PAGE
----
I'd like to see some community action going to businesses to encourage recycling. Get youth groups involved- even offer to haul it for them. Some places pay by the pound for the raw materials- so it can be a good situation for both (of course this is typically aluminum and glass but plastic may as well).

    If it's not plastic bottles it's something else. We need to take the initiative to be more responsible for our actions and the choices we make. Recycling is only a small step in that direction.

  • Anonymous
    1 decade ago

    No.

    Ye sure its made with some oil, however most things including plastic are. If you get rid of bottled water what next ?

    plastic containers? plastic car parts? plastic all together ??

    Firstly ye if you get rid of selling bottld water. Then what about products like Evian and Highlands water how are there waters gong to be purchased in shops. See just by banning bottles for water many problems for alot of people will occur and the goverment do not like problems. Therefore i believe No.

    If your worrying so much about "plastic bottles using oil" Then why dont you think about something more producive that can actually decrease the use of oill much more than banning Bottled water, for example congestion charges so less people will use there cars and use buses therefore less carbon dioxide and therefore not as much contribution to global warming.

    Im not saying Congestion is right however it could solve alot of Enviromental problems we are now facing.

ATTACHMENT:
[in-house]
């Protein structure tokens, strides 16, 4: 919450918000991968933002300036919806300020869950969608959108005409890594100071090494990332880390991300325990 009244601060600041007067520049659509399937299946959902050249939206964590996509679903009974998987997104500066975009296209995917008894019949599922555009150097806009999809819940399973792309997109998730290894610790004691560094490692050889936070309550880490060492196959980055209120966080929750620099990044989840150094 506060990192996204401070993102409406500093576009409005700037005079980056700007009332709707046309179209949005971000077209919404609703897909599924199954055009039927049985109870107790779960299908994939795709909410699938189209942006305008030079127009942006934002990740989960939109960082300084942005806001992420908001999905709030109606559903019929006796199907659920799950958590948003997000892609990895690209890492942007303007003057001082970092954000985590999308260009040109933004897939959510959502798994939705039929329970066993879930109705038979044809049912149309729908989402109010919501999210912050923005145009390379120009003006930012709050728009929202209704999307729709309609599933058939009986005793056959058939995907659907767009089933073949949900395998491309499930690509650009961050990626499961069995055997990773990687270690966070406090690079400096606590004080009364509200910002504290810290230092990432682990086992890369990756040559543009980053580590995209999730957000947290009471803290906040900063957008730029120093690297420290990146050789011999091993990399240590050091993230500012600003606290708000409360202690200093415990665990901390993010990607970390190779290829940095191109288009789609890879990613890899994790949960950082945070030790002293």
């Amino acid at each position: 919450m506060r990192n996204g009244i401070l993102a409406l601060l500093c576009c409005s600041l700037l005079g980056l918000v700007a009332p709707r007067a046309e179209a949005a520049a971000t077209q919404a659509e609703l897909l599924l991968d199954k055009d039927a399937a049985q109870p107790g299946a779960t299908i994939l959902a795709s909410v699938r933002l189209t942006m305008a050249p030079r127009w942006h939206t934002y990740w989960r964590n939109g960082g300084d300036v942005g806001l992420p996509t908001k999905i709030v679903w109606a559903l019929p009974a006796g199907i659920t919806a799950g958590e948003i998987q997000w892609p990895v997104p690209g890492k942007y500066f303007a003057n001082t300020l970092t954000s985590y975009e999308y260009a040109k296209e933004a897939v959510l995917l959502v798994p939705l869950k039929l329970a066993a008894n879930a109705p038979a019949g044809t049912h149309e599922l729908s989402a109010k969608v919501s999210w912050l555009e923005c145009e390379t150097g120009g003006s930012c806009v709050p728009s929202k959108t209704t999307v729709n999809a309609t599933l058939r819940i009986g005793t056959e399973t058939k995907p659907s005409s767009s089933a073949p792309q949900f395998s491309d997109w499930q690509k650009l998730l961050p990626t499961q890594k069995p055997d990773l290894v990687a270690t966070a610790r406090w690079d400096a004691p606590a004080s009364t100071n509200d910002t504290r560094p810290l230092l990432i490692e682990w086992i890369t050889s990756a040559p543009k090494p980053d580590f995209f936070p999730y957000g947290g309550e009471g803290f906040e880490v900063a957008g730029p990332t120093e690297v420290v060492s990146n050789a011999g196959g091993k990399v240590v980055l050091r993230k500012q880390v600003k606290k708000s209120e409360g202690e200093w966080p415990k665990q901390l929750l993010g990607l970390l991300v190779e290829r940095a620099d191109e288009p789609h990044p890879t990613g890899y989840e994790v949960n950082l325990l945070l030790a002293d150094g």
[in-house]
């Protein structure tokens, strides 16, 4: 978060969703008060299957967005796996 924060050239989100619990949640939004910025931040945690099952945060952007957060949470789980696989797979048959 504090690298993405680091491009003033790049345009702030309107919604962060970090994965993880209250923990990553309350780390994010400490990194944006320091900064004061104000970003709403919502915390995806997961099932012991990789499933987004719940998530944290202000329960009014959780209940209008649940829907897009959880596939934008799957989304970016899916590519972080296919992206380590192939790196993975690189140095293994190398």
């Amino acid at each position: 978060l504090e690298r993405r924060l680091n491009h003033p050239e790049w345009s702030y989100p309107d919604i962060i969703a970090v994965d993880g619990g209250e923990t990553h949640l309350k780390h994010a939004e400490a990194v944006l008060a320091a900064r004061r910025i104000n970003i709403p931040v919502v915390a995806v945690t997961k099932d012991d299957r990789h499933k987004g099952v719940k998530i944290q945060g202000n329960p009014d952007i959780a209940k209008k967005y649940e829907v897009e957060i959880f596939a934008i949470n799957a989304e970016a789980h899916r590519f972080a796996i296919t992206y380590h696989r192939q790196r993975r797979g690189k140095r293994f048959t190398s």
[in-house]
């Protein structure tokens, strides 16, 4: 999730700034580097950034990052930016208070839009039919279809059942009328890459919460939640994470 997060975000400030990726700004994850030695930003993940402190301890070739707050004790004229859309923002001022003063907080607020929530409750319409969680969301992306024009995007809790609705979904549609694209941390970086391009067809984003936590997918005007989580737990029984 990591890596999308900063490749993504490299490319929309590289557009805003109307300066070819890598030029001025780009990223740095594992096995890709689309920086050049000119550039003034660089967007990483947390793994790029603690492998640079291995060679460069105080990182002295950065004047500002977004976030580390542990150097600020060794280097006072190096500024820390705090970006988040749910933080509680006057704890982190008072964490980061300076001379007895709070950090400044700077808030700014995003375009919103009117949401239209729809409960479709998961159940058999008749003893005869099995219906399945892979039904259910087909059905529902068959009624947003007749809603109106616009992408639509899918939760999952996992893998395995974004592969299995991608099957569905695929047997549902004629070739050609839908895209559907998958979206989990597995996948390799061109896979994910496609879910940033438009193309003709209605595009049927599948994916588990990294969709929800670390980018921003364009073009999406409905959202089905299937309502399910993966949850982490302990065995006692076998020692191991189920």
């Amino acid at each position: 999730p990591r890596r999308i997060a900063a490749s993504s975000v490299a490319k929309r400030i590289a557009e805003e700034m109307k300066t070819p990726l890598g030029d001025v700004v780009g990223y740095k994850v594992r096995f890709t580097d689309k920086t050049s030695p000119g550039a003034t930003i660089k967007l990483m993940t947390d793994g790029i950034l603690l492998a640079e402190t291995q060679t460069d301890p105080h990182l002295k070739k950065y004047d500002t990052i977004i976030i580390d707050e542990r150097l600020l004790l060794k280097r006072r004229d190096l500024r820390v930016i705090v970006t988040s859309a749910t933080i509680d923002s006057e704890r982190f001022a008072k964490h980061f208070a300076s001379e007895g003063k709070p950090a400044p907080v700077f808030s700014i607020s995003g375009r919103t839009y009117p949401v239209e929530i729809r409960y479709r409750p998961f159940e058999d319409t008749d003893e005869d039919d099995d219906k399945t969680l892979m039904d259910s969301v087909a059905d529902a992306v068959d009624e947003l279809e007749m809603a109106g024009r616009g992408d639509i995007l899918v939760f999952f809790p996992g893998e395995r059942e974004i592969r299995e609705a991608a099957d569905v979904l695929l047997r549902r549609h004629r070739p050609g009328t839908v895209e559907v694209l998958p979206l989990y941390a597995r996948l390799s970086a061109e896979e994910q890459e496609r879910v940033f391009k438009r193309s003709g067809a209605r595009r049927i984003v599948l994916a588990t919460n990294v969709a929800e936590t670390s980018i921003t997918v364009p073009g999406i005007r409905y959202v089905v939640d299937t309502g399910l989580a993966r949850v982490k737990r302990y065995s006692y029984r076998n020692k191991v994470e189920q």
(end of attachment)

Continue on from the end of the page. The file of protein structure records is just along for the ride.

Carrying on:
• 1 decade ago

    I don't think banning bottled water is the answer, because it's not the water you want to ban but the bottle. Should we also ban every other bottled liquid, including laundry detergent, liquid soap, and other products that come in plastic bottles? The obvious answer is no, we won't ban those products.

    But the use of petrolium products to make the bottles is a big concern. I think every municipality should have recycling (mine doesn't but I'm lobbying for it), and we need to look at alternatives.

    I've heard of some company I think in Idaho that is making plastic bottles out of corn byproducts. I'd love for that technology to catch on. The bottle is 100% bio-degradable!

    It certainly is true that we need to change our consumption patterns!

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  • Jiffy
    Lv 4
    1 decade ago

    While I am all for saving the environment, I am NOT entirely comfortable drinking my tap water.

    I feel there is less threat from the toxins in water bottles then that of the nuclear-waste ridden aquifers underneath my Valley. I am close enough to nuclear testing for there to be Yucca Mountain offices all over my town.

    Move next to a nuclear power-plant and let's see how much you want bottles banned then.

  • Anonymous
    1 decade ago

    YES YES YES AND YES!!! It is ridiculous to buy/pay for bottled water for all the reasons that you stated. It is a whole lot cheaper and better for the environment to buy a brita pitcher and recycle the filters...which you can do. I personally do not like my tap water because it has at times actually made us all sick. My neighbor had our tap water tested and it's just not good. Since I started using the brita all is well. Back before bottled water our water in general was not so polluted and filled with chemicals.

  • 1 decade ago

    In my opinion, yes. Bottled water is horrible. I hate that bottles ingredients include oil. Plastic is probably one reason why we have high gas prices. Also, we don't need the toxins we already have enough with C02 emissions. I believe us Americans need to come up with ideas that are environmental friendly in order to save the world.

  • 1 decade ago

    Then what would the People who work outside drink besides gatoraid. My step dad works outside cutting yards and he has to have water bottles with him. Yeah they can be bad, but People who don't work near water fountains supported to drink with?